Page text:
EJToday: Top Headlines
EJToday is SEJ's selection of new and outstanding stories on environmental topics in print and on the air, updated every weekday. SEJ also offers a free e-mailed digest of the day's EJToday postings, called SEJ-beat. SEJ members are subscribed automatically, but may opt out here. Non-members may subscribe here. EJToday is also available via RSS feed. Please see Editorial Guidelines for EJToday content.
"Thousands of people in the heart of Frisco [Texas] are exposed to toxic lead pollution from a battery recycling plant that wants to expand production." City officials are opposing the expansion.
"As the Senate prepares to tackle global warming, the nation’s energy producers, once united, are battling one another over policy decisions worth hundreds of billions of dollars in coming decades."
"Mexico has deployed its navy to several beaches in the Pacific Coast state of Oaxaca. Its mission isn't to fight the drug cartels or protect European tourists, but to guard the nesting grounds of an endangered sea turtle."
"Last call for the Maryland darter. The elusive little fish, one of the rarest in the world, hasn't been seen in 21 years. Now, government and university biologists are teaming up for one more, perhaps final search for it...."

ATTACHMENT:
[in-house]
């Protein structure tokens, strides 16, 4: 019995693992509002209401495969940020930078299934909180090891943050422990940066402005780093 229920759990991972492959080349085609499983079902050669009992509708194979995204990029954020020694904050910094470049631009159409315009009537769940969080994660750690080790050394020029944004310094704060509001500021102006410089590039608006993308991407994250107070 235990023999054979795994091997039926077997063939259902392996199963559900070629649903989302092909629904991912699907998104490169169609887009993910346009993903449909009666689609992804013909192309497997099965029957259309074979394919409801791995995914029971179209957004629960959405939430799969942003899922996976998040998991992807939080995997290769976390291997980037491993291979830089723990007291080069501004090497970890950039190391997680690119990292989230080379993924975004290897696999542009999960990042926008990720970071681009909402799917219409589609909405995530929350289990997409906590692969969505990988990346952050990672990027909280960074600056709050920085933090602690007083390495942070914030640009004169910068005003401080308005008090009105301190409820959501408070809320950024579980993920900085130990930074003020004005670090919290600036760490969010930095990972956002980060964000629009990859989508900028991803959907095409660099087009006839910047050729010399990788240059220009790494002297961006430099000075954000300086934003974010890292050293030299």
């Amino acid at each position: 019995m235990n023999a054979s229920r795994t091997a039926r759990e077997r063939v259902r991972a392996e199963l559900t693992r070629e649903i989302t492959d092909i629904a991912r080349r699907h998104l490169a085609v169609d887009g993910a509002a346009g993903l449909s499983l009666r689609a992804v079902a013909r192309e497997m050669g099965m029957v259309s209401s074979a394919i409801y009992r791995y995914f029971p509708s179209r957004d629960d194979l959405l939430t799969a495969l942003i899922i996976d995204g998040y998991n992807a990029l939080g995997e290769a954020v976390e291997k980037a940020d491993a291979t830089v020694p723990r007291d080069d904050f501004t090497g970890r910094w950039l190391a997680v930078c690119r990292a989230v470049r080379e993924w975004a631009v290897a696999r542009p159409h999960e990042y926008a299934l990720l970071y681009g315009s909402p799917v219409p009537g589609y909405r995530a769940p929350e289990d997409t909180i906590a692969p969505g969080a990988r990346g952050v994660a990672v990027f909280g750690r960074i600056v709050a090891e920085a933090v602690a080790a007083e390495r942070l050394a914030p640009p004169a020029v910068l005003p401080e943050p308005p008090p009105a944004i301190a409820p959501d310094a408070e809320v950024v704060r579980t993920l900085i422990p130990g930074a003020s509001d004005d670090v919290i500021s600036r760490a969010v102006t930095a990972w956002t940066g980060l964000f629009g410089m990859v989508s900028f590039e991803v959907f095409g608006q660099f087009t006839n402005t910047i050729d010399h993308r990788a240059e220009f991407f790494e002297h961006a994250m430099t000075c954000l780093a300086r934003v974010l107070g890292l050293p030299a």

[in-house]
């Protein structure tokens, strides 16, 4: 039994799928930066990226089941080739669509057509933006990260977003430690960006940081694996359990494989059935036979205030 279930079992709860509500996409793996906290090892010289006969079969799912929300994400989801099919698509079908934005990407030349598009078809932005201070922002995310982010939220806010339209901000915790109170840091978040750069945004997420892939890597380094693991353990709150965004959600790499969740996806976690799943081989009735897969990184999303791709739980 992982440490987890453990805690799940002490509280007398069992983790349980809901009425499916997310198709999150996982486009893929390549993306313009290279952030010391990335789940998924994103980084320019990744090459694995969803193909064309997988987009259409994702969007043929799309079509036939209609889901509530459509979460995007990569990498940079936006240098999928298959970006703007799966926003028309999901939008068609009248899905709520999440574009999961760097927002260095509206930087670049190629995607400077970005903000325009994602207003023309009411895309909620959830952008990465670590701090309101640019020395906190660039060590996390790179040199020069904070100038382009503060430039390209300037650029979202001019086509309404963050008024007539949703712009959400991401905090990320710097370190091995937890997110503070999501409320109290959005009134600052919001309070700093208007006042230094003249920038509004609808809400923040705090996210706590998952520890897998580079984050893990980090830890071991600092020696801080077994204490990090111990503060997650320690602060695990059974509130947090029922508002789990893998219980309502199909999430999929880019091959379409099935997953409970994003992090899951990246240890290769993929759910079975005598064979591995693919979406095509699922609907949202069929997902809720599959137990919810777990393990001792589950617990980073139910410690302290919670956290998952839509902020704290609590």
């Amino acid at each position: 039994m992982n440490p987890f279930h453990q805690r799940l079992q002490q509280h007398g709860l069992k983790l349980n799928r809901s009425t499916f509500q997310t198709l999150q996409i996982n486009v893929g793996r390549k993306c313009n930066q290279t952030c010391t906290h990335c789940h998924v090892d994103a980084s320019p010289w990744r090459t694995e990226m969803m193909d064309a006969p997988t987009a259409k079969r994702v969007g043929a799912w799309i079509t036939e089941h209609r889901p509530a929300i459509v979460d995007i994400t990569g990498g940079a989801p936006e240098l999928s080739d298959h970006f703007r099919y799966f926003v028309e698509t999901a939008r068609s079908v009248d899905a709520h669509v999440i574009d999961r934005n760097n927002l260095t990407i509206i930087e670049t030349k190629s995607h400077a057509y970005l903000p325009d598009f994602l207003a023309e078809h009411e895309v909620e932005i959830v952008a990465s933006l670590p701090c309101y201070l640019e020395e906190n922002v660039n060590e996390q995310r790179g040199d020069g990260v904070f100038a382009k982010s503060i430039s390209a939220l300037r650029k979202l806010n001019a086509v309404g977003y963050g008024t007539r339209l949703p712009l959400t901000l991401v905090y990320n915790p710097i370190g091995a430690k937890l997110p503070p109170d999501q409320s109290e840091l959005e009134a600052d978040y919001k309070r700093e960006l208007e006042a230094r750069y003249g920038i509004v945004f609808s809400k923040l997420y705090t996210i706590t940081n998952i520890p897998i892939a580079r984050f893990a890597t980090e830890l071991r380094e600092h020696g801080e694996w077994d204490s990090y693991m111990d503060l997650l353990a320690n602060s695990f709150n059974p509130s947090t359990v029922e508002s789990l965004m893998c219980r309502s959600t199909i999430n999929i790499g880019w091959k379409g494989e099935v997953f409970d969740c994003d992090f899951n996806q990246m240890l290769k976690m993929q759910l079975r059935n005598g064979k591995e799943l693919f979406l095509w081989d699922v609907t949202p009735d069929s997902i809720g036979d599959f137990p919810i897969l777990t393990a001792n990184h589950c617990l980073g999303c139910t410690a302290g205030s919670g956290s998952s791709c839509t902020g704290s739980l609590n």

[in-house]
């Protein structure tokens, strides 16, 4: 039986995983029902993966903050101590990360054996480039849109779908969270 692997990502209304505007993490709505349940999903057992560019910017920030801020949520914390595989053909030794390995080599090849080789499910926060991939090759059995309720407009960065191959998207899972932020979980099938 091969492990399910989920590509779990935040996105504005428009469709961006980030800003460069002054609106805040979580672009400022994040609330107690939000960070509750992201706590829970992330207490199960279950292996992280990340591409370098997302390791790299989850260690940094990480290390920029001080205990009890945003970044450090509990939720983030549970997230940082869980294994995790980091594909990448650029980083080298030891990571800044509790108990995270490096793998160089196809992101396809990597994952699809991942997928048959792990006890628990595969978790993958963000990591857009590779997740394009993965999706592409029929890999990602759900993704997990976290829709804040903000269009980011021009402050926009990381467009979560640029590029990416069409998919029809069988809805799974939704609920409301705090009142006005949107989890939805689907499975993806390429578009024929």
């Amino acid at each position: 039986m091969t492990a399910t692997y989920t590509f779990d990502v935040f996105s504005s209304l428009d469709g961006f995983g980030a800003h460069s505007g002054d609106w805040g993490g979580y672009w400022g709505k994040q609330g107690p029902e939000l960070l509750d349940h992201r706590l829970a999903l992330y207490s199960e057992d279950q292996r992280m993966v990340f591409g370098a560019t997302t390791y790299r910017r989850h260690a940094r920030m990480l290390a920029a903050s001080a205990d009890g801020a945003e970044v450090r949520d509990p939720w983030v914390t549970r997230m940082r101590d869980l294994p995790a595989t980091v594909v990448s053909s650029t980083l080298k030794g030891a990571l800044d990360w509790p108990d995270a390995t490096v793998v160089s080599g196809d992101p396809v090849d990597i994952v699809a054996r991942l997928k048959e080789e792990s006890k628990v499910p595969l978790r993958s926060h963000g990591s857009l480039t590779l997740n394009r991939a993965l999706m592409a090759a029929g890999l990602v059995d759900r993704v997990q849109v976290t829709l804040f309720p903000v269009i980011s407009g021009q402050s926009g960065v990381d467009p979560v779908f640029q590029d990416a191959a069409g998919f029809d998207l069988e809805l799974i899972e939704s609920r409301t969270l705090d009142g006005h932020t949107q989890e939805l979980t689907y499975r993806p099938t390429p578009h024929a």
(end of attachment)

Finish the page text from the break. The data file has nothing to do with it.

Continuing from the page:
"A prominent coal industry association spent nearly $10 million over the past 18 months on lobbying efforts supervised by a public affairs firm currently under congressional investigation for its involvement in sending forged letters opposing the climate bill."
"Thanks to El Nino, the 2009 Atlantic hurricane season has been the quietest in more than a decade, offering a reprieve for residents in the danger zone and a chance for insurance firms to refill depleted coffers."
"More automakers are joining the trend. Nine of the top 10 vehicles in the Environmental Protection Agency's fuel economy rankings for the 2010 model year are hybrids, made by six companies."
"The Nuclear Regulatory Commission said Thursday that it had rejected a design by Westinghouse for a new reactor because a key component might not withstand events like earthquakes and tornadoes."
"The Office of Management and Budget has instructed U.S. EPA to use existing toxicity data rather than require companies to conduct new tests to determine whether chemicals can damage the human endocrine system."
A UN Environment Program update summarizing more than 400 new scientific studies says global warming may be larger and faster than predicted in the authoritative IPCC review of 2007.
"The Arctic ice cap will vanish completely in summer months within 20-30 years, polar researchers said Thursday, sounding the alarm two months before a critical climate change summit in Copenhagen."
Over the last decade, aspens in the Rocky Mountains have been fading away from "sudden aspen decline." Now, as scientists have gained better understanding of the syndrome, they hope that timber harvesting and prescribed burns will help stands regenerate.